Many of us enjoy a tipple every now and then – especially a bubbly one. But what do you do if you can’t finish it all in one sitting? How do you keep it fizzy until next time?
Sure, most people might simply reach for a teaspoon and pop it in the open top, before placing the bottle of wine in the fridge. However, according to an expert, this spoon hack isn’t actually as helpful as you might think – it’s a ‘myth’ and doesn’t do anything to keep the bubbles in the bottle.
Carlos Santos, the wine and operations manager at Humble Grape, has debunked the spoon hack and shared the best tip for storing beverages.
Speaking to The Mirror, he said: “Many times in friends’ houses, in fridges and even sometimes in restaurants I’ve seen people putting a little teaspoon in a bottle of sparkling wine. Does this really work? Not really. That’s because the bubbles in the wine were created by a secondary fermentation, which creates CO2. The CO2 remains in the wine because the bottle is kept under pressure and has nowhere to go.
“But in this case, a teaspoon isn’t going to keep the wine in the bottle under pressure which means it won’t stop the CO2 that’s dissolved in the wine from coming out of the solution and evaporating.”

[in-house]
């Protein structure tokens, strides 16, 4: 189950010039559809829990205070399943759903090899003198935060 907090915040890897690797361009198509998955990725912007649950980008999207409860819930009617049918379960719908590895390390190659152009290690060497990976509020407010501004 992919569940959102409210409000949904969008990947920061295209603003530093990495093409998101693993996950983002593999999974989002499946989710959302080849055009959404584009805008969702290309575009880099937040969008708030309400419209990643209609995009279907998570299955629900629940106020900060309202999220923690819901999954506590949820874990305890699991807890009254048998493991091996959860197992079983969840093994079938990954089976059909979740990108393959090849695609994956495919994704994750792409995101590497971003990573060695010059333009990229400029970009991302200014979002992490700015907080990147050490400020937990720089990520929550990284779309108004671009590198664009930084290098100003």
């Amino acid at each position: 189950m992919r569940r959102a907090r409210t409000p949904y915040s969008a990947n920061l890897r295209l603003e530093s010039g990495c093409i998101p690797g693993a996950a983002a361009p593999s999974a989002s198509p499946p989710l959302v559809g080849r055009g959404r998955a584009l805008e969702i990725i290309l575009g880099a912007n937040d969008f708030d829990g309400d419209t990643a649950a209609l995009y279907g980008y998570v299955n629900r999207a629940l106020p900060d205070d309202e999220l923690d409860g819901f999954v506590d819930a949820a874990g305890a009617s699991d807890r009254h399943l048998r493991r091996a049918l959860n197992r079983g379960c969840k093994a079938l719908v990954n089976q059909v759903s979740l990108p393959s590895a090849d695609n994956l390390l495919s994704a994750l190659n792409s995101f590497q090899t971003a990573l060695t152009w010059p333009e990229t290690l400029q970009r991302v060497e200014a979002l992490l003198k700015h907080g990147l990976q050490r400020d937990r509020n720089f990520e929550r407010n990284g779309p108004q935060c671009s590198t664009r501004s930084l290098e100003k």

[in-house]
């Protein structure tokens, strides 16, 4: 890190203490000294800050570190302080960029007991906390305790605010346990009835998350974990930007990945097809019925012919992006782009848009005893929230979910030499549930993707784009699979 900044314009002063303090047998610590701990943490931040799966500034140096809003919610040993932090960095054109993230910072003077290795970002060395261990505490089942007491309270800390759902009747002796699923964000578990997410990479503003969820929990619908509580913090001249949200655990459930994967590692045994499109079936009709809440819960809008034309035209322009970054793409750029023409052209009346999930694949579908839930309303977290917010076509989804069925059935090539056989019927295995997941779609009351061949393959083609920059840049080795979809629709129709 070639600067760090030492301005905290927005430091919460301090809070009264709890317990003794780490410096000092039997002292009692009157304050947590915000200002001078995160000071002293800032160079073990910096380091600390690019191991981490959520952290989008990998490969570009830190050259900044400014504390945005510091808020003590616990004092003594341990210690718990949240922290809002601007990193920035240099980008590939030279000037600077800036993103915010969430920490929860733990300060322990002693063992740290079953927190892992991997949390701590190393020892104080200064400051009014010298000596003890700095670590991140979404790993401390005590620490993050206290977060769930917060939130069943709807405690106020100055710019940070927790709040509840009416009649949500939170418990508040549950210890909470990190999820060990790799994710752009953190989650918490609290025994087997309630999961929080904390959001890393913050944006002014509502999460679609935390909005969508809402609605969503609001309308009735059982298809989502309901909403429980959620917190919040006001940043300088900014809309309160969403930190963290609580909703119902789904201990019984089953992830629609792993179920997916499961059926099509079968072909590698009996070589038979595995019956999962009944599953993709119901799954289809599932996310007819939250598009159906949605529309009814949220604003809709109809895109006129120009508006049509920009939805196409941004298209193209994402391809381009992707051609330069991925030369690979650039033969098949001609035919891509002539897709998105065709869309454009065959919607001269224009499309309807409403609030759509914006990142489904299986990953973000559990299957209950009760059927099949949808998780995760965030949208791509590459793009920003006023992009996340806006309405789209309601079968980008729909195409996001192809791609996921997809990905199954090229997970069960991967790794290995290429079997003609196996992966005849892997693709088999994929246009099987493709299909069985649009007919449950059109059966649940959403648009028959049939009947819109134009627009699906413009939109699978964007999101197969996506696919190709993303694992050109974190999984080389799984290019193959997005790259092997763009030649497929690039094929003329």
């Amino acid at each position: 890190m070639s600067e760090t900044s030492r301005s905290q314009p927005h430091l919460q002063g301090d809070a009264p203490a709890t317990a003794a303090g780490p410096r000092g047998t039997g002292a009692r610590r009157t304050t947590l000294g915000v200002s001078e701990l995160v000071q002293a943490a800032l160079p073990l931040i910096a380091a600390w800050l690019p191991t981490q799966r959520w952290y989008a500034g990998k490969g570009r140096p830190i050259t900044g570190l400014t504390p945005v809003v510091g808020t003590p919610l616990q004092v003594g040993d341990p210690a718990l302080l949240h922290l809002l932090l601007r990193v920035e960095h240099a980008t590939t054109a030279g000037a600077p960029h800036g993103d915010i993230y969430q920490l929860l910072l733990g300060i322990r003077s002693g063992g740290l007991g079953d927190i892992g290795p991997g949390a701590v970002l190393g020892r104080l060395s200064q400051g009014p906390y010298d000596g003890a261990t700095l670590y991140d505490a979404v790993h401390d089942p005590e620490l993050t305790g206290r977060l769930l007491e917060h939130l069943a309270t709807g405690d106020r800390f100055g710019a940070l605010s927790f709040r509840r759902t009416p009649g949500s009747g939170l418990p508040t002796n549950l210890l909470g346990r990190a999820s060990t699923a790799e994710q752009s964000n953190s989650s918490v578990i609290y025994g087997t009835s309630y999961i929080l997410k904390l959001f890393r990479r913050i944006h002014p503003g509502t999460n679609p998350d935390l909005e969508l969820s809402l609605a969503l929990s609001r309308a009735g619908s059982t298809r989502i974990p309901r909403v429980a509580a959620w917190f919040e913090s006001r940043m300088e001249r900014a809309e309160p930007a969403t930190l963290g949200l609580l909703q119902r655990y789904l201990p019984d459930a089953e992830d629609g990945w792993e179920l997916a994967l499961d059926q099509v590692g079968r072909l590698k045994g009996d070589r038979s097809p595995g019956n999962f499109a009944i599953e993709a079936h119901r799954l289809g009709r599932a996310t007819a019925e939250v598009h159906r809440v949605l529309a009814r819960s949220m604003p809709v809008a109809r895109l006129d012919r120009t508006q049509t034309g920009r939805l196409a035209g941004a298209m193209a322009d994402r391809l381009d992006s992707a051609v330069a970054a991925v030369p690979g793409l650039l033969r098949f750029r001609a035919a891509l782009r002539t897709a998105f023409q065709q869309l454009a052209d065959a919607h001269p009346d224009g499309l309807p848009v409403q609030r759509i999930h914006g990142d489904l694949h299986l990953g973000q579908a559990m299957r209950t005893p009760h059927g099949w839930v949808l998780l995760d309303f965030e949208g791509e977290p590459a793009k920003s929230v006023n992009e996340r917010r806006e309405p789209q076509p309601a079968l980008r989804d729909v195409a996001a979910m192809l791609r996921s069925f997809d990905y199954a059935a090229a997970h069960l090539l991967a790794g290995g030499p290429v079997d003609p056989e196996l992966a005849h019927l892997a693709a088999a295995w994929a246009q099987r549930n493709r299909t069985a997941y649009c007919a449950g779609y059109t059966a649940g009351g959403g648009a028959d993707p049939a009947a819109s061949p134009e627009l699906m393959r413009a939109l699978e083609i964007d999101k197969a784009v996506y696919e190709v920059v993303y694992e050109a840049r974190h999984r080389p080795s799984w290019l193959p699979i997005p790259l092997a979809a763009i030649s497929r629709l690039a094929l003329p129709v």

Instead of a teaspoon, you’ll need to buy a proper tool to keep the bubbles in your booze.
“The best way to keep your bubbly fresh is to either drink and share the whole bottle with your friends, or to use a champagne stop as that will keep the bottle under pressure and stop the CO2 from coming out,” Carlos advises.
Champagne stoppers can be purchased online from sites like Amazon for around £5. These clamp down around the top of the bottle to create pressure.
If you’re wondering how to store other types of wine, the expert has some words of wisdom for this too, as he warns not to keep any wine purchased over the last year for too long in a bid to ‘age’ them, as they won’t store well.
He explains: “With regular still, white and red wines it’s important to remember that 95 per cent of the wines sold in the UK last year were sold for earlier consumption which means those wines do not age well, they were made to be drunk immediately. So that bottle of champagne you got for Christmas, or that lovely bottle of Bordeaux, start thinking about getting it out of the cupboard and drinking it because it wasn’t made to age for very long.”
He adds that if you are planning to store any wine for a while at home, there are two places to avoid at all costs.
“Now if you want to keep wine for a little while at home, always remember that the worst enemies to wine are temperature and sunlight. So storing wine near the oven or hob is definitely a bad idea because of changes in temperature.
“Storing it near or under a window is also a bad idea as sunlight can damage the wine. If you want to keep it fresh for longer, keep it away from heat and sunlight. Cool, dark places are the best to store your wine.”